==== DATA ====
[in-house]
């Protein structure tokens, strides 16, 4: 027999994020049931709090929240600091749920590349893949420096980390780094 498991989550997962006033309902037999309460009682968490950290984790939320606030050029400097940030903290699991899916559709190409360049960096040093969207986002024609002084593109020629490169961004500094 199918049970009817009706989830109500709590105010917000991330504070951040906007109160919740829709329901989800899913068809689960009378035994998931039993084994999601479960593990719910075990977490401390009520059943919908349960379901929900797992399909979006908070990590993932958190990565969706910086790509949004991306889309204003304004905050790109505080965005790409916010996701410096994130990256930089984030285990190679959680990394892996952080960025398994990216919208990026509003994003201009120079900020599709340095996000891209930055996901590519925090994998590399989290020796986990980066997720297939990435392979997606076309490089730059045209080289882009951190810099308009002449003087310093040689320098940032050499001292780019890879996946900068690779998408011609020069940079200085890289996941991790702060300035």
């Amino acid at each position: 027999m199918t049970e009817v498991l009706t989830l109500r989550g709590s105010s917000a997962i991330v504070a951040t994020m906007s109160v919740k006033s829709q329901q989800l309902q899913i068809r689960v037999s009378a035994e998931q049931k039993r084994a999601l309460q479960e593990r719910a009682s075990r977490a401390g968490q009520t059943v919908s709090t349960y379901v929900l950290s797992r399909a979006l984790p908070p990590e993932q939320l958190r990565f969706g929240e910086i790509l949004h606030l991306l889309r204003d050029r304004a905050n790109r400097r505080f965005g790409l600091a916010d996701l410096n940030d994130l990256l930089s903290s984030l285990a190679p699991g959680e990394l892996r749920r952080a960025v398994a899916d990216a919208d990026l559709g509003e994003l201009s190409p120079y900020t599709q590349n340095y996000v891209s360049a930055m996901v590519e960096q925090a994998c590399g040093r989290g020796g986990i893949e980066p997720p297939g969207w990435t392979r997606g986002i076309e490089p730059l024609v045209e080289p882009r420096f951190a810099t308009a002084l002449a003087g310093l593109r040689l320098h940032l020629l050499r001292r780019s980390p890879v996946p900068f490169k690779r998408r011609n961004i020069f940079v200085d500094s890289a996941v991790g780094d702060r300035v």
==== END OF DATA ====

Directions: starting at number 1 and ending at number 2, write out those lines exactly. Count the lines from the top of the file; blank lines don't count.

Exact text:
[in-house]
């Protein structure tokens, strides 16, 4: 027999994020049931709090929240600091749920590349893949420096980390780094 498991989550997962006033309902037999309460009682968490950290984790939320606030050029400097940030903290699991899916559709190409360049960096040093969207986002024609002084593109020629490169961004500094 199918049970009817009706989830109500709590105010917000991330504070951040906007109160919740829709329901989800899913068809689960009378035994998931039993084994999601479960593990719910075990977490401390009520059943919908349960379901929900797992399909979006908070990590993932958190990565969706910086790509949004991306889309204003304004905050790109505080965005790409916010996701410096994130990256930089984030285990190679959680990394892996952080960025398994990216919208990026509003994003201009120079900020599709340095996000891209930055996901590519925090994998590399989290020796986990980066997720297939990435392979997606076309490089730059045209080289882009951190810099308009002449003087310093040689320098940032050499001292780019890879996946900068690779998408011609020069940079200085890289996941991790702060300035």